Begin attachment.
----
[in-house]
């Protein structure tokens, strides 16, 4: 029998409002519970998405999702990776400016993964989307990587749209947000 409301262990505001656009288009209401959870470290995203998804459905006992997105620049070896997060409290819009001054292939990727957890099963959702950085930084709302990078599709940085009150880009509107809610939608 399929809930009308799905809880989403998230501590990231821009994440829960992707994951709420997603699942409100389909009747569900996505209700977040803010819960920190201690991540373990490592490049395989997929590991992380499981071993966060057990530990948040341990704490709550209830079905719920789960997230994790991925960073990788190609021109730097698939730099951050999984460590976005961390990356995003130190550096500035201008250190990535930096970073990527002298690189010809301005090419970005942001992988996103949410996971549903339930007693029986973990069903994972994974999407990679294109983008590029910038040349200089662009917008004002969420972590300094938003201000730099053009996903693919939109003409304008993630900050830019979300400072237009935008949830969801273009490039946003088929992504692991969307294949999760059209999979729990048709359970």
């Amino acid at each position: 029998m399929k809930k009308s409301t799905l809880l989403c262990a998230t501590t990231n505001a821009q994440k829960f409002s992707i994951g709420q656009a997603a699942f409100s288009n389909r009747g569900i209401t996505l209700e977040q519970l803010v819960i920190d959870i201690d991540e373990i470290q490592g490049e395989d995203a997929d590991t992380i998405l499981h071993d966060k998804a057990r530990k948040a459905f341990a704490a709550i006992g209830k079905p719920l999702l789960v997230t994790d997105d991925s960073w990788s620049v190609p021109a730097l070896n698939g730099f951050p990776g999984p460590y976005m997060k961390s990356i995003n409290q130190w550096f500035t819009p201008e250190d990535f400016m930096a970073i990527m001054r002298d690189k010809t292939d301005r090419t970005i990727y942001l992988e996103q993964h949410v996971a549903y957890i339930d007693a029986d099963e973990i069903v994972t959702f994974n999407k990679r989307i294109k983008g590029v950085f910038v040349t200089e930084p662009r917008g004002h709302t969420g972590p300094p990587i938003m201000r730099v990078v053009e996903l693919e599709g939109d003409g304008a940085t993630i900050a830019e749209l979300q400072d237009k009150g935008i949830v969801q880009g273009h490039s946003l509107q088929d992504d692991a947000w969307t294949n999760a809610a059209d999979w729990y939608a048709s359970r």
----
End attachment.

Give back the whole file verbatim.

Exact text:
[in-house]
């Protein structure tokens, strides 16, 4: 029998409002519970998405999702990776400016993964989307990587749209947000 409301262990505001656009288009209401959870470290995203998804459905006992997105620049070896997060409290819009001054292939990727957890099963959702950085930084709302990078599709940085009150880009509107809610939608 399929809930009308799905809880989403998230501590990231821009994440829960992707994951709420997603699942409100389909009747569900996505209700977040803010819960920190201690991540373990490592490049395989997929590991992380499981071993966060057990530990948040341990704490709550209830079905719920789960997230994790991925960073990788190609021109730097698939730099951050999984460590976005961390990356995003130190550096500035201008250190990535930096970073990527002298690189010809301005090419970005942001992988996103949410996971549903339930007693029986973990069903994972994974999407990679294109983008590029910038040349200089662009917008004002969420972590300094938003201000730099053009996903693919939109003409304008993630900050830019979300400072237009935008949830969801273009490039946003088929992504692991969307294949999760059209999979729990048709359970």
């Amino acid at each position: 029998m399929k809930k009308s409301t799905l809880l989403c262990a998230t501590t990231n505001a821009q994440k829960f409002s992707i994951g709420q656009a997603a699942f409100s288009n389909r009747g569900i209401t996505l209700e977040q519970l803010v819960i920190d959870i201690d991540e373990i470290q490592g490049e395989d995203a997929d590991t992380i998405l499981h071993d966060k998804a057990r530990k948040a459905f341990a704490a709550i006992g209830k079905p719920l999702l789960v997230t994790d997105d991925s960073w990788s620049v190609p021109a730097l070896n698939g730099f951050p990776g999984p460590y976005m997060k961390s990356i995003n409290q130190w550096f500035t819009p201008e250190d990535f400016m930096a970073i990527m001054r002298d690189k010809t292939d301005r090419t970005i990727y942001l992988e996103q993964h949410v996971a549903y957890i339930d007693a029986d099963e973990i069903v994972t959702f994974n999407k990679r989307i294109k983008g590029v950085f910038v040349t200089e930084p662009r917008g004002h709302t969420g972590p300094p990587i938003m201000r730099v990078v053009e996903l693919e599709g939109d003409g304008a940085t993630i900050a830019e749209l979300q400072d237009k009150g935008i949830v969801q880009g273009h490039s946003l509107q088929d992504d692991a947000w969307t294949n999760a809610a059209d999979w729990y939608a048709s359970r």